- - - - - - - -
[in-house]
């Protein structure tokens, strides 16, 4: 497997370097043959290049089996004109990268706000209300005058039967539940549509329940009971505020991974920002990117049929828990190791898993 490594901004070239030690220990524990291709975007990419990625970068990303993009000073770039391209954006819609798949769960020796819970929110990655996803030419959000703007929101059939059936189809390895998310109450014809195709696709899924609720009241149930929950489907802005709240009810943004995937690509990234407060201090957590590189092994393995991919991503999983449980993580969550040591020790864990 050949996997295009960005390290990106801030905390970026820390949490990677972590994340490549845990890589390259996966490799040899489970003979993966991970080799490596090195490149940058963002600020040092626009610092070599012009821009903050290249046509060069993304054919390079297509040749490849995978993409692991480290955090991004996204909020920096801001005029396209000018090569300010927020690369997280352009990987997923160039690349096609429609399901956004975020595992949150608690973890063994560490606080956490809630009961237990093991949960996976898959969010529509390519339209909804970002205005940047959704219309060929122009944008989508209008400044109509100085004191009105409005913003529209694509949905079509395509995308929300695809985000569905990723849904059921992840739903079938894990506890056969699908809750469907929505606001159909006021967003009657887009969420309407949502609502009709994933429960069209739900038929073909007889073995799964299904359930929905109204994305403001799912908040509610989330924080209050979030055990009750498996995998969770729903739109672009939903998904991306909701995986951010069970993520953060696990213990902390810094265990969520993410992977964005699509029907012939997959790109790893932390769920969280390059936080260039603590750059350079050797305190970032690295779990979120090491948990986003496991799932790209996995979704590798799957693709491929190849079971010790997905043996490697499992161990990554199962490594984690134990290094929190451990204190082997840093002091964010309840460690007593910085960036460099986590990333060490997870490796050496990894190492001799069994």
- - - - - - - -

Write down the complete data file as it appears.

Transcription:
[in-house]
């Protein structure tokens, strides 16, 4: 497997370097043959290049089996004109990268706000209300005058039967539940549509329940009971505020991974920002990117049929828990190791898993 490594901004070239030690220990524990291709975007990419990625970068990303993009000073770039391209954006819609798949769960020796819970929110990655996803030419959000703007929101059939059936189809390895998310109450014809195709696709899924609720009241149930929950489907802005709240009810943004995937690509990234407060201090957590590189092994393995991919991503999983449980993580969550040591020790864990 050949996997295009960005390290990106801030905390970026820390949490990677972590994340490549845990890589390259996966490799040899489970003979993966991970080799490596090195490149940058963002600020040092626009610092070599012009821009903050290249046509060069993304054919390079297509040749490849995978993409692991480290955090991004996204909020920096801001005029396209000018090569300010927020690369997280352009990987997923160039690349096609429609399901956004975020595992949150608690973890063994560490606080956490809630009961237990093991949960996976898959969010529509390519339209909804970002205005940047959704219309060929122009944008989508209008400044109509100085004191009105409005913003529209694509949905079509395509995308929300695809985000569905990723849904059921992840739903079938894990506890056969699908809750469907929505606001159909006021967003009657887009969420309407949502609502009709994933429960069209739900038929073909007889073995799964299904359930929905109204994305403001799912908040509610989330924080209050979030055990009750498996995998969770729903739109672009939903998904991306909701995986951010069970993520953060696990213990902390810094265990969520993410992977964005699509029907012939997959790109790893932390769920969280390059936080260039603590750059350079050797305190970032690295779990979120090491948990986003496991799932790209996995979704590798799957693709491929190849079971010790997905043996490697499992161990990554199962490594984690134990290094929190451990204190082997840093002091964010309840460690007593910085960036460099986590990333060490997870490796050496990894190492001799069994």